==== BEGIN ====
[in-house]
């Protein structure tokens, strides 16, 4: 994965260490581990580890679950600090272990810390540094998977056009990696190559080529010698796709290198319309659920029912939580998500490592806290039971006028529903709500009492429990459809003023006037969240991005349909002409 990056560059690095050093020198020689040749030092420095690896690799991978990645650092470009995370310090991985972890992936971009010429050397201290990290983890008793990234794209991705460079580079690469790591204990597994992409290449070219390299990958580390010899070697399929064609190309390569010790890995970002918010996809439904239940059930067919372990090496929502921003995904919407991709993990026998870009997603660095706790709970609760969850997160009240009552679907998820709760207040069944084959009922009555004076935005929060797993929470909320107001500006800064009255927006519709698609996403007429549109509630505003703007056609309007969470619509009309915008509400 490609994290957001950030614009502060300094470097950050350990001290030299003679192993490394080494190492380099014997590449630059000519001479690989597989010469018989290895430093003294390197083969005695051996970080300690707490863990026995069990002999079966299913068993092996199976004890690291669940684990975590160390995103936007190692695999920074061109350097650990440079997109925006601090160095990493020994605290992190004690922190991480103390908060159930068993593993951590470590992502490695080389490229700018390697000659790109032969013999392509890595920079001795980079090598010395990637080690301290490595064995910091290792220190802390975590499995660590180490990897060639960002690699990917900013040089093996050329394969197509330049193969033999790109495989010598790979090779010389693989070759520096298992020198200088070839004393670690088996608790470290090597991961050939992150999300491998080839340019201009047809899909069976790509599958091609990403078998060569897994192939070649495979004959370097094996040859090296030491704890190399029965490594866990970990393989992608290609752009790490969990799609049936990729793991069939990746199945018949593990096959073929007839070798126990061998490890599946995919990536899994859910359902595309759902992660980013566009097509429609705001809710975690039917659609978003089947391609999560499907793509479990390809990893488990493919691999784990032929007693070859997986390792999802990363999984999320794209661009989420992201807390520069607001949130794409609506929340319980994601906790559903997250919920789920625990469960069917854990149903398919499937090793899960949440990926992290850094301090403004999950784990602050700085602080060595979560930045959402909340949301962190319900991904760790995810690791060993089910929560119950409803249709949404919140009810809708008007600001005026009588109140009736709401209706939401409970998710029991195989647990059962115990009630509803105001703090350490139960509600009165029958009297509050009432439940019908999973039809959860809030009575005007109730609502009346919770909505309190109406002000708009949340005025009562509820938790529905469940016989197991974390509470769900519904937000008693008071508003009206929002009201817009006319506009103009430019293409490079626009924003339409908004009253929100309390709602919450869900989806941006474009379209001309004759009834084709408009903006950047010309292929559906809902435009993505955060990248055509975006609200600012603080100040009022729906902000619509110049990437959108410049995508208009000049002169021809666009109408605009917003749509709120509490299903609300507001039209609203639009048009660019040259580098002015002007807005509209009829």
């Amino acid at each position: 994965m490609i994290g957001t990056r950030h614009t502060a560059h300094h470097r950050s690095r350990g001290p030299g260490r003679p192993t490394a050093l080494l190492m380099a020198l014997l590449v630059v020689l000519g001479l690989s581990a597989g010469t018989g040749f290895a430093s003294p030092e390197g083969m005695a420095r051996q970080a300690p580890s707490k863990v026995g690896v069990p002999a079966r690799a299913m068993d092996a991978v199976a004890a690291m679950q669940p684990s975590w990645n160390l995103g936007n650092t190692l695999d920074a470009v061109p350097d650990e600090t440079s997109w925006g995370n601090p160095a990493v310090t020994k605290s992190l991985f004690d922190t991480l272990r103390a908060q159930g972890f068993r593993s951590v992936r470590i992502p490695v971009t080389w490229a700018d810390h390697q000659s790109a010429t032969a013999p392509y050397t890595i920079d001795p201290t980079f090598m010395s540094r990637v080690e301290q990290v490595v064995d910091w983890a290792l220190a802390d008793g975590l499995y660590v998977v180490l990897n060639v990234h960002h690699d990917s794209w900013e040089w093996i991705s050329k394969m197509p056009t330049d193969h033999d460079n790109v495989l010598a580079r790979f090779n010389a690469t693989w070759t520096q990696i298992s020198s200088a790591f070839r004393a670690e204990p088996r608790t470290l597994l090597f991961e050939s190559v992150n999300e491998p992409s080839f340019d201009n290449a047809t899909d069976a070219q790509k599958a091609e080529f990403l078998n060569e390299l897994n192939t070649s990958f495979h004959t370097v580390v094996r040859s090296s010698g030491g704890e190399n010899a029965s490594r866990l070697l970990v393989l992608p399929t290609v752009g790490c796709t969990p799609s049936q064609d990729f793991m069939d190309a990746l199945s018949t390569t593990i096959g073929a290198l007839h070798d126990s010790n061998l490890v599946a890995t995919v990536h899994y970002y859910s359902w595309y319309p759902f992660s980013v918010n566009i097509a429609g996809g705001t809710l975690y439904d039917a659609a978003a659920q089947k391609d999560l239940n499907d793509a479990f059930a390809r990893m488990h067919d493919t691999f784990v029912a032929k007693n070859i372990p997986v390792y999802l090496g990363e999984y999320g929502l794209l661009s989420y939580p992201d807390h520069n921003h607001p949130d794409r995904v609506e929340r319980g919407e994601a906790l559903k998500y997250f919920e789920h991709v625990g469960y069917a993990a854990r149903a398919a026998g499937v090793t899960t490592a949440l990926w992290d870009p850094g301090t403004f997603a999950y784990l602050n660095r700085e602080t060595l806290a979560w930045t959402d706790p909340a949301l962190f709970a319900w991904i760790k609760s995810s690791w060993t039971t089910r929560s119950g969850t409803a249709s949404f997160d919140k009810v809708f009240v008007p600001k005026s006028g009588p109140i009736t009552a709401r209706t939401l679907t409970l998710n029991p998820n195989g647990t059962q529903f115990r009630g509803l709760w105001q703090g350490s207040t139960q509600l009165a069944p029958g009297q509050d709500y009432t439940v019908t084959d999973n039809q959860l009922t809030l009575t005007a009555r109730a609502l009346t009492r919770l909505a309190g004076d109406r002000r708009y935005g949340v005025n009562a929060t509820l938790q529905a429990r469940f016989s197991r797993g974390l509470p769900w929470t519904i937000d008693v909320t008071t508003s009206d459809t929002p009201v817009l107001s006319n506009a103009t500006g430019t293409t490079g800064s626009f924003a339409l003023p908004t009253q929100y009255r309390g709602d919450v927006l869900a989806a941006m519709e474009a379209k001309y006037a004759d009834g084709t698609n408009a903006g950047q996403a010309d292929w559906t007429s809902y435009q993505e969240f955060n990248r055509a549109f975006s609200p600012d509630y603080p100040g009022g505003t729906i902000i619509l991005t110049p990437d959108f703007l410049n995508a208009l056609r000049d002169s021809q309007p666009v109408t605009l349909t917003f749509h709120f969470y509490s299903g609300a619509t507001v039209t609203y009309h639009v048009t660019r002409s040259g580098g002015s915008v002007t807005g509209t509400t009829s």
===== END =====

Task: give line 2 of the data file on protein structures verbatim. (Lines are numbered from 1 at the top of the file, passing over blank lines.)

């Protein structure tokens, strides 16, 4: 994965260490581990580890679950600090272990810390540094998977056009990696190559080529010698796709290198319309659920029912939580998500490592806290039971006028529903709500009492429990459809003023006037969240991005349909002409 990056560059690095050093020198020689040749030092420095690896690799991978990645650092470009995370310090991985972890992936971009010429050397201290990290983890008793990234794209991705460079580079690469790591204990597994992409290449070219390299990958580390010899070697399929064609190309390569010790890995970002918010996809439904239940059930067919372990090496929502921003995904919407991709993990026998870009997603660095706790709970609760969850997160009240009552679907998820709760207040069944084959009922009555004076935005929060797993929470909320107001500006800064009255927006519709698609996403007429549109509630505003703007056609309007969470619509009309915008509400 490609994290957001950030614009502060300094470097950050350990001290030299003679192993490394080494190492380099014997590449630059000519001479690989597989010469018989290895430093003294390197083969005695051996970080300690707490863990026995069990002999079966299913068993092996199976004890690291669940684990975590160390995103936007190692695999920074061109350097650990440079997109925006601090160095990493020994605290992190004690922190991480103390908060159930068993593993951590470590992502490695080389490229700018390697000659790109032969013999392509890595920079001795980079090598010395990637080690301290490595064995910091290792220190802390975590499995660590180490990897060639960002690699990917900013040089093996050329394969197509330049193969033999790109495989010598790979090779010389693989070759520096298992020198200088070839004393670690088996608790470290090597991961050939992150999300491998080839340019201009047809899909069976790509599958091609990403078998060569897994192939070649495979004959370097094996040859090296030491704890190399029965490594866990970990393989992608290609752009790490969990799609049936990729793991069939990746199945018949593990096959073929007839070798126990061998490890599946995919990536899994859910359902595309759902992660980013566009097509429609705001809710975690039917659609978003089947391609999560499907793509479990390809990893488990493919691999784990032929007693070859997986390792999802990363999984999320794209661009989420992201807390520069607001949130794409609506929340319980994601906790559903997250919920789920625990469960069917854990149903398919499937090793899960949440990926992290850094301090403004999950784990602050700085602080060595979560930045959402909340949301962190319900991904760790995810690791060993089910929560119950409803249709949404919140009810809708008007600001005026009588109140009736709401209706939401409970998710029991195989647990059962115990009630509803105001703090350490139960509600009165029958009297509050009432439940019908999973039809959860809030009575005007109730609502009346919770909505309190109406002000708009949340005025009562509820938790529905469940016989197991974390509470769900519904937000008693008071508003009206929002009201817009006319506009103009430019293409490079626009924003339409908004009253929100309390709602919450869900989806941006474009379209001309004759009834084709408009903006950047010309292929559906809902435009993505955060990248055509975006609200600012603080100040009022729906902000619509110049990437959108410049995508208009000049002169021809666009109408605009917003749509709120509490299903609300507001039209609203639009048009660019040259580098002015002007807005509209009829």